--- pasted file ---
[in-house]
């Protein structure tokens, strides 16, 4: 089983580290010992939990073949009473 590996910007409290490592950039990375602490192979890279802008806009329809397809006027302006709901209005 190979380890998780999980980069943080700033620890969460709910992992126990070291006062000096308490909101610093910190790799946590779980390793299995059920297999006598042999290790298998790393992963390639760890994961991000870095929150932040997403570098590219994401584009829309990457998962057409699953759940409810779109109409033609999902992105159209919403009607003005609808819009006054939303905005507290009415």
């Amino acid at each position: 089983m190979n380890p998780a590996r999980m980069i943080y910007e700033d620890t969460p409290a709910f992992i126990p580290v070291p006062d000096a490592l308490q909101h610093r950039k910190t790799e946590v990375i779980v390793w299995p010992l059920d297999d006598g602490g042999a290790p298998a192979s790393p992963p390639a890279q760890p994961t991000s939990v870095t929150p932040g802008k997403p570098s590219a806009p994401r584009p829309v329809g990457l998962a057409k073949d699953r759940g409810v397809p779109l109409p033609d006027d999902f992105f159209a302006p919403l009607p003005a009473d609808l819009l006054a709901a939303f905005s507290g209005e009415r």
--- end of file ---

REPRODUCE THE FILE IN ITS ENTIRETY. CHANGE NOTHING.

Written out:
[in-house]
């Protein structure tokens, strides 16, 4: 089983580290010992939990073949009473 590996910007409290490592950039990375602490192979890279802008806009329809397809006027302006709901209005 190979380890998780999980980069943080700033620890969460709910992992126990070291006062000096308490909101610093910190790799946590779980390793299995059920297999006598042999290790298998790393992963390639760890994961991000870095929150932040997403570098590219994401584009829309990457998962057409699953759940409810779109109409033609999902992105159209919403009607003005609808819009006054939303905005507290009415």
């Amino acid at each position: 089983m190979n380890p998780a590996r999980m980069i943080y910007e700033d620890t969460p409290a709910f992992i126990p580290v070291p006062d000096a490592l308490q909101h610093r950039k910190t790799e946590v990375i779980v390793w299995p010992l059920d297999d006598g602490g042999a290790p298998a192979s790393p992963p390639a890279q760890p994961t991000s939990v870095t929150p932040g802008k997403p570098s590219a806009p994401r584009p829309v329809g990457l998962a057409k073949d699953r759940g409810v397809p779109l109409p033609d006027d999902f992105f159209a302006p919403l009607p003005a009473d609808l819009l006054a709901a939303f905005s507290g209005e009415r």